Should everyone have income equality?  My view: They should have the right to CREATE for themselves income equality or better within the constraints of both morality and the laws of the land.   But this does not mean that all of us should have the same incomes over our whole lifetimes.

    1. gmwilliams profile image83
      gmwilliamsposted 3 years agoin reply to this

      WELL PUT, ++++++++!

  3. lisavollrath profile image95
    lisavollrathposted 3 years ago

    Wow, I disagree with so much of this premise, I don't know where to start.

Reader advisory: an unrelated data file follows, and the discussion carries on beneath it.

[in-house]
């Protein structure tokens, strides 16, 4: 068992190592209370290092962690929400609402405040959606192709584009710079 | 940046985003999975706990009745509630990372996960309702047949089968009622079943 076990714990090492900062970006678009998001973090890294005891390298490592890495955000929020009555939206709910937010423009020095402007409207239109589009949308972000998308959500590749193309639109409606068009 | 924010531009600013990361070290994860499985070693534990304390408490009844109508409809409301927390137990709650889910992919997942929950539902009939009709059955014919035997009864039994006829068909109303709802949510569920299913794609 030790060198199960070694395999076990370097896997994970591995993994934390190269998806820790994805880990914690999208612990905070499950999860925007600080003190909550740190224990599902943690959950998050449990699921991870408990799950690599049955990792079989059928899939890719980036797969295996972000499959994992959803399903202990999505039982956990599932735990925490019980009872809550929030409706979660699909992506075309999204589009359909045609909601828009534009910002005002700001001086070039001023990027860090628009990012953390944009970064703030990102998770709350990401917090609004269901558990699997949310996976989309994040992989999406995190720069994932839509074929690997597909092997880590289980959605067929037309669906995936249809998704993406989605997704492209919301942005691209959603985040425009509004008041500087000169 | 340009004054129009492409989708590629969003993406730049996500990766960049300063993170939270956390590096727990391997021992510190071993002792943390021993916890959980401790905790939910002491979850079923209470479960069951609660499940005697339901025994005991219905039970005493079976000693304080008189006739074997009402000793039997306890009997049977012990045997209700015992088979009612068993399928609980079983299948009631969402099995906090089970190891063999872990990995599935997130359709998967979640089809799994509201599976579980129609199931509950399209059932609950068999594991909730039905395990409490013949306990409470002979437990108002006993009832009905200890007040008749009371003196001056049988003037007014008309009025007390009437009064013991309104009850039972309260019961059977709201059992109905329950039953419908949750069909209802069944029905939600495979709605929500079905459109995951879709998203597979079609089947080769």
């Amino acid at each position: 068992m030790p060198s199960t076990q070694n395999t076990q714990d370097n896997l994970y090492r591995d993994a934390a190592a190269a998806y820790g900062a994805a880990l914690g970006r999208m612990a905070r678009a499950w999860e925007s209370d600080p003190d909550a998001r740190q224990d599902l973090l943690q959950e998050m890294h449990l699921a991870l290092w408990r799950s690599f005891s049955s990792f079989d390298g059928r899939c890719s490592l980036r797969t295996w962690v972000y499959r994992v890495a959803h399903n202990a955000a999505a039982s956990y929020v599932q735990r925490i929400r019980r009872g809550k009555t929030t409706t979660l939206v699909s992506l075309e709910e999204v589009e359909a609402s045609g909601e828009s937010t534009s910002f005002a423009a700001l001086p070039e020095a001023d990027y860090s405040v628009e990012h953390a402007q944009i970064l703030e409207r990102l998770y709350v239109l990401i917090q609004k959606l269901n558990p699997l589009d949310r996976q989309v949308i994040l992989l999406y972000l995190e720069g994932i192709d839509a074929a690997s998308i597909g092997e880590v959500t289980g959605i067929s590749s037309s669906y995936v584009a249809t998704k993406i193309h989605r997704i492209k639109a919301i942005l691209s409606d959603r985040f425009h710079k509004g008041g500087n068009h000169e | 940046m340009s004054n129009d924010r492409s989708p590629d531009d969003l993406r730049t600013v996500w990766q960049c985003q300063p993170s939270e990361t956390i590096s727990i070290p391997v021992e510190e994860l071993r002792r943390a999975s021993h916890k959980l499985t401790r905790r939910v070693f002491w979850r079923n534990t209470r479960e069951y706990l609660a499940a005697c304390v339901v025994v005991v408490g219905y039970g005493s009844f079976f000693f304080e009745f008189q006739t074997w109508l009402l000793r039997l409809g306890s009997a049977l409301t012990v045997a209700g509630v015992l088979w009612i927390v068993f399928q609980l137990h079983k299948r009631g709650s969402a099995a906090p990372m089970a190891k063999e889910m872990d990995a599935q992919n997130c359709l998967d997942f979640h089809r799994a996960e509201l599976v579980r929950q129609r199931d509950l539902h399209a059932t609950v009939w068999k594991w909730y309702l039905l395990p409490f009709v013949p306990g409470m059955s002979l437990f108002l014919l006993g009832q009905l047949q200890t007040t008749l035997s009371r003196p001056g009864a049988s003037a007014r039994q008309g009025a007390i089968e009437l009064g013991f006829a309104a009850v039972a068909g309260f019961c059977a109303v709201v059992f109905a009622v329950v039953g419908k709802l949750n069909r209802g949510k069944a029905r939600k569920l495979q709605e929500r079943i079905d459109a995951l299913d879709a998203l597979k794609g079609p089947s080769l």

"...people are poor (in the United States) because of unwise, uneducated, even foolish life & educational choices" assumes that poor people have choices. People born into poverty generally have no opportunities, and very few choices. It's very difficult to get a good education in a poor neighborhood, where resources are stretched thin, and there's little support from the community. Having taught in a poor Hispanic neighborhood, what I saw was parents working two or three menial jobs each, for below minimum wage. That left them little time to supervise the kids, help with homework, or ensure students left home in the morning with a good breakfast in their stomachs, and money in their pockets for lunch. Kids came to school hungry, tired and dirty. It's hard to get a good education when your stomach is empty, and you're falling asleep at your desk. It's harder still to understand why an education is necessary, when the adults around you have dropped out at a young age, and have jobs that don't require it. There are no examples of what it's like not to be poor, so poor and uneducated becomes your role model. It's a vicious circle, and one that's not easily broken. To say people are poor because they've made bad choices implies they actually have choices. They don't. If they did, why on earth would they choose endless generations of poverty?